All you have to do is figure out what’s going on in this excerpted column of numbers. Any bean counters out there? This is a great way to spend your free time.
Don’t bother searching for help. Even the almighty Google is powerless to help you here.
293964673 843711893 934911548 657511668 675385661 629282665 428252383 827272787 137477727 111774723 111167338 111185574 111166766 111156824 111122114 111177114 111126116 111199116 625268916 628863136 634362136 832337832 433338138 533333933 433333633 433333133 433333833 611179566 211159619 911187516 111111316 111111114 111111117 111111115 111111113 111111111
Never underestimate the human desire to game systems. Why expend actual effort when you can “win” by cheating? Because, to the victor go the spoils. Today I’d like to explain one way that business owners go about gaming their reviews.
So there’s this thing called Yelp. They claim to be generally positive system but the dictionary definition of the word “yelp” is: “a short sharp cry, esp. of pain or alarm.” Yeah, baby. Those are my kind of reviews. Let’s go negative and keep it that way. Don’t believe me? Look it up in your own dictionary.
I went to the trendy meat cafe and they served me an elk burger that was oozing blood. That’s how I earned “connoisseur of raw elk meat” on my Twitter profile! And, oh yeah, you better believe I yelped it as soon as I got home.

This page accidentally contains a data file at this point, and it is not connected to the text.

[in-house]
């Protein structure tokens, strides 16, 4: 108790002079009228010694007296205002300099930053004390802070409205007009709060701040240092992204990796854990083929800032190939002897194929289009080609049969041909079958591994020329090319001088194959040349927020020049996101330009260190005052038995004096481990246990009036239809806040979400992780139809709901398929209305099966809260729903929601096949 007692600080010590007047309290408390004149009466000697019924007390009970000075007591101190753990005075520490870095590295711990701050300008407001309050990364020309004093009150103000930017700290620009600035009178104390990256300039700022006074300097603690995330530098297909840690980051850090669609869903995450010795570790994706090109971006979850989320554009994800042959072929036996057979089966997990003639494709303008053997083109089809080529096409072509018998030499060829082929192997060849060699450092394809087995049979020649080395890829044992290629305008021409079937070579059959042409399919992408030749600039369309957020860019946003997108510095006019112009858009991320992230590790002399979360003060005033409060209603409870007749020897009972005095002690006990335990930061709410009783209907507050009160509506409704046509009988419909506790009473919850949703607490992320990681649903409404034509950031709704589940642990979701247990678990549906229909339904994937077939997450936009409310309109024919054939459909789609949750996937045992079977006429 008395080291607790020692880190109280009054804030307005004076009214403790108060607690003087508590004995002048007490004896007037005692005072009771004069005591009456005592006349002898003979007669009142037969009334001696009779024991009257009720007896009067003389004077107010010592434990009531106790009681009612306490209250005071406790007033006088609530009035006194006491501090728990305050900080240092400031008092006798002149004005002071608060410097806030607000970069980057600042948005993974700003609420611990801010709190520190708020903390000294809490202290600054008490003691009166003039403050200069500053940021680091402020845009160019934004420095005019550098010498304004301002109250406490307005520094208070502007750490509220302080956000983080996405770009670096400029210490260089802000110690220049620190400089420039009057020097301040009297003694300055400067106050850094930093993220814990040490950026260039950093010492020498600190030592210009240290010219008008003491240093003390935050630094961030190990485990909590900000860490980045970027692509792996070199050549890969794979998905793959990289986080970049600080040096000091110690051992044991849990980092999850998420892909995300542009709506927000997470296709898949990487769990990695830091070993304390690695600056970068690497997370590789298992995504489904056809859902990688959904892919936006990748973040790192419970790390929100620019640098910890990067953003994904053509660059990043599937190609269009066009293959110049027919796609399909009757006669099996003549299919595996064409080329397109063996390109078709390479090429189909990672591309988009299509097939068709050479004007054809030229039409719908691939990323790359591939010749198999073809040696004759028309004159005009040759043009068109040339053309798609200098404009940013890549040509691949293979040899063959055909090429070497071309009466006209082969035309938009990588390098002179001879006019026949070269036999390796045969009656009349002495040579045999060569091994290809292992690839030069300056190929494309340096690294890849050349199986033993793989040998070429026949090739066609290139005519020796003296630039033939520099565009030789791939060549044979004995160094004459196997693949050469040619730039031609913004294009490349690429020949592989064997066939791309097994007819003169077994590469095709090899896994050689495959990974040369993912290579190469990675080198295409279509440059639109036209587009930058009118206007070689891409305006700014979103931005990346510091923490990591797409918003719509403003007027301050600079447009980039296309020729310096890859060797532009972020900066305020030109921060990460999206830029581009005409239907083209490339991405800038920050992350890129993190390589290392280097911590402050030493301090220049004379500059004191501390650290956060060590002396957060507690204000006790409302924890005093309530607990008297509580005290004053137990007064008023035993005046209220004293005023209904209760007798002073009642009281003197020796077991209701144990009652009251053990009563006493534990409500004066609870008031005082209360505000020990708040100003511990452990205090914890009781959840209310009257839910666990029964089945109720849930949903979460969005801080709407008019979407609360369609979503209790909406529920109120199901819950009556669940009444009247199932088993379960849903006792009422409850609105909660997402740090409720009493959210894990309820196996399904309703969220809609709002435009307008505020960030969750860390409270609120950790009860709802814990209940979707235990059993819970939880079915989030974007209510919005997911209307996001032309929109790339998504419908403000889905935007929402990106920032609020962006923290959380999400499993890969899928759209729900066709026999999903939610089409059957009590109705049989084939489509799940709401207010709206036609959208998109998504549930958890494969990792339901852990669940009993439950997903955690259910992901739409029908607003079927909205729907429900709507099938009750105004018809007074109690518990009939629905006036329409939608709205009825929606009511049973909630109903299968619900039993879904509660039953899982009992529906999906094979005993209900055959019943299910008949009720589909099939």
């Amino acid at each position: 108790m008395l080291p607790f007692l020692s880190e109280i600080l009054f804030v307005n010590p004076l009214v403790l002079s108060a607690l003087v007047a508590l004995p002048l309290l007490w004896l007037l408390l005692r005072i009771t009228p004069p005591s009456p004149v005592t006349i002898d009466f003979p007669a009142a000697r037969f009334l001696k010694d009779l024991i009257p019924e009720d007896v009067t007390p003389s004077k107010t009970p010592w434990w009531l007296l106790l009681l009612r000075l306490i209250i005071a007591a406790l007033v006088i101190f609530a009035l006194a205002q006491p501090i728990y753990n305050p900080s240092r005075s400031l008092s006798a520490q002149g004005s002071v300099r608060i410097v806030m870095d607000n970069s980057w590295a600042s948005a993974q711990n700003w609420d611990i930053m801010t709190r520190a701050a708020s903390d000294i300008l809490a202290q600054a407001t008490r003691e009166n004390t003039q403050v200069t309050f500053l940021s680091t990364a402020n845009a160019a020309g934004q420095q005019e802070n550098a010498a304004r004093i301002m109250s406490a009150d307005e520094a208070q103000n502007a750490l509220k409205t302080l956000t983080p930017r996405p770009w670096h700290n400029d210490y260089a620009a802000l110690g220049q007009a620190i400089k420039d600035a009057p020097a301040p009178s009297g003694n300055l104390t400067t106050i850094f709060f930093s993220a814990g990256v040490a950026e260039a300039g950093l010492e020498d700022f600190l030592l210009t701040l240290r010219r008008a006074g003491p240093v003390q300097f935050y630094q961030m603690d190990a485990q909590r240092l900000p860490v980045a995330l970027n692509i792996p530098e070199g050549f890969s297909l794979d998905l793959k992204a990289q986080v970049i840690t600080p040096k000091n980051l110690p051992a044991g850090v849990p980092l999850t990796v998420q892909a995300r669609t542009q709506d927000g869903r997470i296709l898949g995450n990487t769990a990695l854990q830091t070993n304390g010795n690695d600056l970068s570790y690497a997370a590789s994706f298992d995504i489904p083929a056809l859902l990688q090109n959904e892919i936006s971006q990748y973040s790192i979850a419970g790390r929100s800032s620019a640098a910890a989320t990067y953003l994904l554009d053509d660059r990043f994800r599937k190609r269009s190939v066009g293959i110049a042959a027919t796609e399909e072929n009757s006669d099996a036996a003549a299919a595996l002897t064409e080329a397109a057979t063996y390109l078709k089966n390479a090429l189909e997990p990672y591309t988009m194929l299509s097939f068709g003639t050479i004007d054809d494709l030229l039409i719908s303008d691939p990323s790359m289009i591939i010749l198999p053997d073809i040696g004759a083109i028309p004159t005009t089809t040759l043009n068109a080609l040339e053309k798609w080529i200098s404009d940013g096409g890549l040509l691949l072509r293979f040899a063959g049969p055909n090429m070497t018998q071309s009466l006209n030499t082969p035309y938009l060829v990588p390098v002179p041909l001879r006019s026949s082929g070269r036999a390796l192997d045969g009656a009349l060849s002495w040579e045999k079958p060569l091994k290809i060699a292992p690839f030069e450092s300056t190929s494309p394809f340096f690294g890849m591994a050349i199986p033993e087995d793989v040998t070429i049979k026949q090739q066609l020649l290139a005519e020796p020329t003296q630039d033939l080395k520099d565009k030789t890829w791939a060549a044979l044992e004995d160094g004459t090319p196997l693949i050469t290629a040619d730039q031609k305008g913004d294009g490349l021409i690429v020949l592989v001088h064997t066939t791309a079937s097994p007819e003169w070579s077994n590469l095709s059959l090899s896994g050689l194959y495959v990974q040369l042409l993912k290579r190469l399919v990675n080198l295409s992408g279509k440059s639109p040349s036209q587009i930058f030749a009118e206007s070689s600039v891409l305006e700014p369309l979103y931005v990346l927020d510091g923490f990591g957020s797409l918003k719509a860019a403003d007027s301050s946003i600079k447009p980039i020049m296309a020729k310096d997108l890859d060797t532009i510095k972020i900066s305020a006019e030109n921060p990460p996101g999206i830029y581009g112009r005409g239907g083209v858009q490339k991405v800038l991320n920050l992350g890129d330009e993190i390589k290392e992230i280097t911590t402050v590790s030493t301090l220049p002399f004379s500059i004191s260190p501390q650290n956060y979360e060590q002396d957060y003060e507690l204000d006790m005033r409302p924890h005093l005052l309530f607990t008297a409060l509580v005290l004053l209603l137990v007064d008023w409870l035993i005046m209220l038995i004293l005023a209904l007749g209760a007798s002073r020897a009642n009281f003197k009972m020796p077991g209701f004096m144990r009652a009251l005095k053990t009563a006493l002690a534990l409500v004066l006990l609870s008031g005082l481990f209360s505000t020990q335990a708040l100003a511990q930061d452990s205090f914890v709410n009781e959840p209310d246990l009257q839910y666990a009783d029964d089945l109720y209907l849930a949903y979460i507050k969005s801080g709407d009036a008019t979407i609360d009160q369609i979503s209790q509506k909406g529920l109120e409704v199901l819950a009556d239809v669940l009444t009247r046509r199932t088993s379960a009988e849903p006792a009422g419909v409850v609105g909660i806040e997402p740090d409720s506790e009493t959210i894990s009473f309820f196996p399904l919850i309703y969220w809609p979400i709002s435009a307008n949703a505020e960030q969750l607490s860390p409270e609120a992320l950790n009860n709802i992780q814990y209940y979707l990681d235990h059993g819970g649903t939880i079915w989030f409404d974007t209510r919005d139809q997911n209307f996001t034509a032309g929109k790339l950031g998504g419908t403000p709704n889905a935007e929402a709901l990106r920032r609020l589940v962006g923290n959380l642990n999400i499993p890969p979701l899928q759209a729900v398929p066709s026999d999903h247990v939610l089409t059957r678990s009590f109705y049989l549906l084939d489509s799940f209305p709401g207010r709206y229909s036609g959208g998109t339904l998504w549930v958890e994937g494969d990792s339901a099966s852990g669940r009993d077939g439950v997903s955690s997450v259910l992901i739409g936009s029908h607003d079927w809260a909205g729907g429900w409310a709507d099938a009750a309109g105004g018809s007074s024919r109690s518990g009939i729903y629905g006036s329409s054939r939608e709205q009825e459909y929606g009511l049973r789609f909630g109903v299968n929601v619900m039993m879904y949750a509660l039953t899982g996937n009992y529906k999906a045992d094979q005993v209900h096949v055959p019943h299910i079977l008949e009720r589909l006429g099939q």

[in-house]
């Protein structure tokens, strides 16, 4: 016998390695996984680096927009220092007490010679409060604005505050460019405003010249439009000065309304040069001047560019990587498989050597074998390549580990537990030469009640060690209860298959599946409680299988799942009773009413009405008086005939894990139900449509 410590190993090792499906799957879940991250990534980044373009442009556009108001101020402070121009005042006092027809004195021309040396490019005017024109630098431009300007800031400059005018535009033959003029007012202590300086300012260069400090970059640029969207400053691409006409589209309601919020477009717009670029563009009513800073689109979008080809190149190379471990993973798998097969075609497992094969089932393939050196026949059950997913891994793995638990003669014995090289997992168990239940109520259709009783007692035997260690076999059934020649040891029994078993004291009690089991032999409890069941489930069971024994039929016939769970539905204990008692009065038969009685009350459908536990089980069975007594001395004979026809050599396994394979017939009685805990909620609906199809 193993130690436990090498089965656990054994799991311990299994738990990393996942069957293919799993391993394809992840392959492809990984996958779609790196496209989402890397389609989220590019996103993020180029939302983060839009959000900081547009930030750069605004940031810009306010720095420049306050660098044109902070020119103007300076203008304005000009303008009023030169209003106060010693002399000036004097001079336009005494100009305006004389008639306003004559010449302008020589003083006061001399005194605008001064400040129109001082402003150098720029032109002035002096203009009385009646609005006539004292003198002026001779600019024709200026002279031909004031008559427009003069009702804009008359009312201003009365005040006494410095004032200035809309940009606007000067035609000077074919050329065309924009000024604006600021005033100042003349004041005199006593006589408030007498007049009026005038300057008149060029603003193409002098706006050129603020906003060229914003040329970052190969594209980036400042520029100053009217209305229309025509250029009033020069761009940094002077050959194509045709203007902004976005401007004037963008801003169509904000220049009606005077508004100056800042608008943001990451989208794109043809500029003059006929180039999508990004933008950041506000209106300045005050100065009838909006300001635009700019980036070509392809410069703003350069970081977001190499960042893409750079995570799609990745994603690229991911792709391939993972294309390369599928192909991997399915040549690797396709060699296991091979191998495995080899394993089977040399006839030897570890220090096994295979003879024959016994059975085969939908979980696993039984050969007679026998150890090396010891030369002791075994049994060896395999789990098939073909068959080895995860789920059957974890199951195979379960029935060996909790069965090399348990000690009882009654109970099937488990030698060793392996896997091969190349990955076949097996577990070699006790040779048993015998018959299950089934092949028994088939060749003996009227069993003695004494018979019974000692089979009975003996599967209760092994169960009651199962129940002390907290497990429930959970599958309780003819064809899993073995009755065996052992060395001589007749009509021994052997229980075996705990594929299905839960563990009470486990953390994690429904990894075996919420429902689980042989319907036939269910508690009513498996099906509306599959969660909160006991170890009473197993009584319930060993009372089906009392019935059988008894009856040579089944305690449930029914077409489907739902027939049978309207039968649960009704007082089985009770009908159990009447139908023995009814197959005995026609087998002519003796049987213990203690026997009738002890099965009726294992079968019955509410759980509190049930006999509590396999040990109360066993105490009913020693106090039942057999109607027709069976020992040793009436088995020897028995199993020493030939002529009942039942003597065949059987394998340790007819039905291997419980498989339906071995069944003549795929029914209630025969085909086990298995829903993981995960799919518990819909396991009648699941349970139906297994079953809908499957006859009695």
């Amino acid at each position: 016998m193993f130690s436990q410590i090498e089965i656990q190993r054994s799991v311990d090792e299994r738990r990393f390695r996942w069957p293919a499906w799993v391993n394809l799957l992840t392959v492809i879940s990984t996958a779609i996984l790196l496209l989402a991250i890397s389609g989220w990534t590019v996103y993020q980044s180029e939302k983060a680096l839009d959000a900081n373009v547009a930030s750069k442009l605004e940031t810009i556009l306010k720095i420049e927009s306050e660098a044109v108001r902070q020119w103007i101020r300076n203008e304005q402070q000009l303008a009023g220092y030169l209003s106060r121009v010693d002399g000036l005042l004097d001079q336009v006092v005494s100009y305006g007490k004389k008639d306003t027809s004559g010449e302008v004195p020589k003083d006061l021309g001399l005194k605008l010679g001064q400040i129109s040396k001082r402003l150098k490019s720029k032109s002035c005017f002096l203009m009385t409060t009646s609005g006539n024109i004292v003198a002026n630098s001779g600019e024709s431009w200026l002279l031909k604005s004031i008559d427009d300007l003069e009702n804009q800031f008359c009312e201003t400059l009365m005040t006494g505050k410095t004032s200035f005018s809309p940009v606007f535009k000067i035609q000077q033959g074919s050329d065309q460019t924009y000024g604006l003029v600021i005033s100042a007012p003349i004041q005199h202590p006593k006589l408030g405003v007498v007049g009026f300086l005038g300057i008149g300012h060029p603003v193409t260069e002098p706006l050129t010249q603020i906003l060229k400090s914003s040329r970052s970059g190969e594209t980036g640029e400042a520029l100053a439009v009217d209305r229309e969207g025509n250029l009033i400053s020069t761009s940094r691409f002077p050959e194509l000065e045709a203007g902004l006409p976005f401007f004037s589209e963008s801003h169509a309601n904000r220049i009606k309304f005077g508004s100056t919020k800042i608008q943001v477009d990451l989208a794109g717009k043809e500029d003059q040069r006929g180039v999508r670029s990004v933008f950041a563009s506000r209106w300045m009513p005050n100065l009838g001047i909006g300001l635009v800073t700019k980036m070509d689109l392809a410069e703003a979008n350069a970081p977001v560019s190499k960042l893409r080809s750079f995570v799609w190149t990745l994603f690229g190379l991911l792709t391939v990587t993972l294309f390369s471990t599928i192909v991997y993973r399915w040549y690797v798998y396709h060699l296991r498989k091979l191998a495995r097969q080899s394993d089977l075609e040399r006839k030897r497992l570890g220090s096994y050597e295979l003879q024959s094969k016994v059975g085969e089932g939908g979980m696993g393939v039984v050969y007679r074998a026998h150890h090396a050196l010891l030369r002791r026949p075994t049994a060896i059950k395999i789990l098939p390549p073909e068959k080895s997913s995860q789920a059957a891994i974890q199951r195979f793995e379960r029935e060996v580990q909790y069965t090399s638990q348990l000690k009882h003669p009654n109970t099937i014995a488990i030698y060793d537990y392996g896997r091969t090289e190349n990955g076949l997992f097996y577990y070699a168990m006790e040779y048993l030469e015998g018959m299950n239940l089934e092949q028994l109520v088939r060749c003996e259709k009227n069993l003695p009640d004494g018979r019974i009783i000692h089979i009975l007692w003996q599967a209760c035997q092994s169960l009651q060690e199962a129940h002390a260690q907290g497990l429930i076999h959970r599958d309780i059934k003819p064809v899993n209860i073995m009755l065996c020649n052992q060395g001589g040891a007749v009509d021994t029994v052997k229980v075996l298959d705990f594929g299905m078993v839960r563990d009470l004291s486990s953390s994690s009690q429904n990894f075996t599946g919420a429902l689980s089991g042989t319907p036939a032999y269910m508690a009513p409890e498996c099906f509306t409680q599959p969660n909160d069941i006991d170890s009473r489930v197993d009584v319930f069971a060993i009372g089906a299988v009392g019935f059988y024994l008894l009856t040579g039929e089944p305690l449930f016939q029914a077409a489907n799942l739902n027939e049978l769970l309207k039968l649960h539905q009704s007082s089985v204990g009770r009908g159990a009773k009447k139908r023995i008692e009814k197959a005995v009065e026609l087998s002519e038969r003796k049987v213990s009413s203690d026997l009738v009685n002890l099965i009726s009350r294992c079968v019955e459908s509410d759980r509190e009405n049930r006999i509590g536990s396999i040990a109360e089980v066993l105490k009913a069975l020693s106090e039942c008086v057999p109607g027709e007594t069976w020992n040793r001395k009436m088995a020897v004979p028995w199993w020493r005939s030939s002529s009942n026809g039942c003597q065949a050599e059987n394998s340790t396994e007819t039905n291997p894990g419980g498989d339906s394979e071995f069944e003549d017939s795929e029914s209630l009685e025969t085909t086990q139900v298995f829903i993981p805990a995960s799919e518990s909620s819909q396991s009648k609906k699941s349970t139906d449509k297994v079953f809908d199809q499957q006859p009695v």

My understanding is that Yelp frowns on business owners asking for reviews. That’s bad form in a reputation system that’s supposedly driven from a wellspring of organic experiences from normal people like you and me. Normal! Yeah, right.
Here’s how the gaming works:
You place an order on a website. A few days or weeks later you receive a survey request. “How did we do on your recent order?” and what not.
You’ll likely be given the ability to enter some comments and provide a rating. If you give them a good rating, they’ll say thanks and provide a clickable link to the Yelp website where you can enter a review. If you give a bad rating, they only say thanks. No linky for you.
Voila! It’s as simple as that. The system just got gamed. The preliminary survey is nothing more than a sieve to sort the good eggs from the bad. The good eggs are passed along to Yelp and the bad eggs go down the chute. You might think that businesses appreciate negative feedback most of all because that’s vital information to help them improve. You’d be wrong. Why waste time on that shit when you can be gaming the system instead?
This is just one small example of gaming. People in the world of business spend more time thinking about stuff like this than they do on actual products and services. And they’re really good at it. That’s ingenuity.
Now, if you’ll excuse me, I have to nosh on some raw elk. RAWR!
I recently completed my first year of working at home as a contractor. Although not as good as my dream of doing nothing, the year was still pretty good and … I had no complaints.
What’s good about working from home? No phones. No walk-in customers leaping in your office. No floor sales. No public toilet across the hall. No attending awkward pizza-only lunches on every employee’s birthday. You don’t spend your day using company-owned equipment. (A previous boss liked to joke he was logging my keystrokes. That was a real damper on my twitter activity.) You get your very own chair. No boogers from other employees on your stuff. There’s an ottoman where two cats sleep and the view out the window is squirrels playing.